She would have stood guard over the Suez Canal in Egypt instead of New York Harbor, were it not for the economic prudence of the reigning Egyptian Khedive of the time, the museum reports.
French sculptor Frédéric Auguste Bartholdi initially wanted to place an 86-foot-high statue of an Egyptian woman in Port Said on the northern approach to the man-made waterway connecting the Mediterranean Sea to the Red Sea, the Daily Beast reports.
The statue -- named at the conceptual stage as "Egypt Carrying the Light To Asia" -- would have been a symbol of "progress" and the lantern in her upraised hand would have acted as a lighthouse, according to the National Parks Service.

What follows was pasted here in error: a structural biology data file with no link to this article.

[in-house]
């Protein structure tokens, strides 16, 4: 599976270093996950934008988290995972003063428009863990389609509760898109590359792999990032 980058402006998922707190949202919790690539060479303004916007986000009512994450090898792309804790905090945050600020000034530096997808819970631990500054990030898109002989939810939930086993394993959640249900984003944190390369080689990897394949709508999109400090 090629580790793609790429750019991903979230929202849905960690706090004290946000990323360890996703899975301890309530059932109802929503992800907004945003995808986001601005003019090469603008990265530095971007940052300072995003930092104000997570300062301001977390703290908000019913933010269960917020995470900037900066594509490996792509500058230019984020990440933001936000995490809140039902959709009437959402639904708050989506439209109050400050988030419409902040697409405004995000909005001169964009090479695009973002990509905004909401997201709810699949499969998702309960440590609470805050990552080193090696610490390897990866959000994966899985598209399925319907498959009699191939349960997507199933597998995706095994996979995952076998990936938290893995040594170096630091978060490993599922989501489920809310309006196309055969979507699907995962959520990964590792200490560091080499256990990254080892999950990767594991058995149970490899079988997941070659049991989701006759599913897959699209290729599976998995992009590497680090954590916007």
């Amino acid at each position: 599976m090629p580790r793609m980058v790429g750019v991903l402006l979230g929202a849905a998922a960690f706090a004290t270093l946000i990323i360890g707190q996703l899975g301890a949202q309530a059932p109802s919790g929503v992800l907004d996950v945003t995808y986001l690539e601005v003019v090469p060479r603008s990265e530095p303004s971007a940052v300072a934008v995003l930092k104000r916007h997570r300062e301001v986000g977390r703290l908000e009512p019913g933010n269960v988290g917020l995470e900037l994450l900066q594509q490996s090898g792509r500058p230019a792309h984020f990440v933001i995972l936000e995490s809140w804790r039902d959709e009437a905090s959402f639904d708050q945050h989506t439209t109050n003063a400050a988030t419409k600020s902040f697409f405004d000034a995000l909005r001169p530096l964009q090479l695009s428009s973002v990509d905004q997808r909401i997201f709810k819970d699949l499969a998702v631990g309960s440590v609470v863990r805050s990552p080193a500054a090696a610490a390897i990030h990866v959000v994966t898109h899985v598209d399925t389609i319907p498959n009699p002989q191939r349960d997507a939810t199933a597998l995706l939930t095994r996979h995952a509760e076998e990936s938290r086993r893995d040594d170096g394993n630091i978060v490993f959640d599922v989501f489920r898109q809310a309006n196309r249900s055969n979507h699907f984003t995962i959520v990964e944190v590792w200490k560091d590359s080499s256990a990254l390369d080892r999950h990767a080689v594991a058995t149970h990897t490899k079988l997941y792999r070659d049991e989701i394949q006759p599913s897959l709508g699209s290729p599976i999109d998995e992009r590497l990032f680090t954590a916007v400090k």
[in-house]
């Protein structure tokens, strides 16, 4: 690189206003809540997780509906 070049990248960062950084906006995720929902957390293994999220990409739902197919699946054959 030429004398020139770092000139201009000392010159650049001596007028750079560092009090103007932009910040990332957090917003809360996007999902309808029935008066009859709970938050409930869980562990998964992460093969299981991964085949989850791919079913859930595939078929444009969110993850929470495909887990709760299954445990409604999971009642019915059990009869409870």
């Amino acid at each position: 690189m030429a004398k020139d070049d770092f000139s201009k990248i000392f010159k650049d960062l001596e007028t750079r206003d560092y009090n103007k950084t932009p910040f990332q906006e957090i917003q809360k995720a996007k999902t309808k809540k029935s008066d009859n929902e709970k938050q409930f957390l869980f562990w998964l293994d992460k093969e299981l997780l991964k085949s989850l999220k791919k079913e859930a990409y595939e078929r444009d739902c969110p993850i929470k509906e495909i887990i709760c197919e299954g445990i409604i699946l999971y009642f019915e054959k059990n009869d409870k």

But Egyptian ruler Isma'il Pasha dismissed the project, inspired by Bartholdi's visit to the Nubian monuments in Abu Simbel in 1855, because it was too expensive, writes Edward Berenson in "Statue of Liberty: A Transatlantic Story."
Bartholdi modified his designs, which the Musee D’Orsay in Paris, France, said was influenced by the mythical Colossus of Rhodes. The copper statue was finally built in France by lead structural designer Gustave Eiffel -- creator of the Eiffel Tower.
It was shipped to the United States in crates, assembled and unveiled on Oct. 28, 1886, as a gift to the U.S. from the people of France.
From ground to torch, "Lady Liberty" stands about 305 feet tall -- almost four times the height of Bartholdi's initial design.
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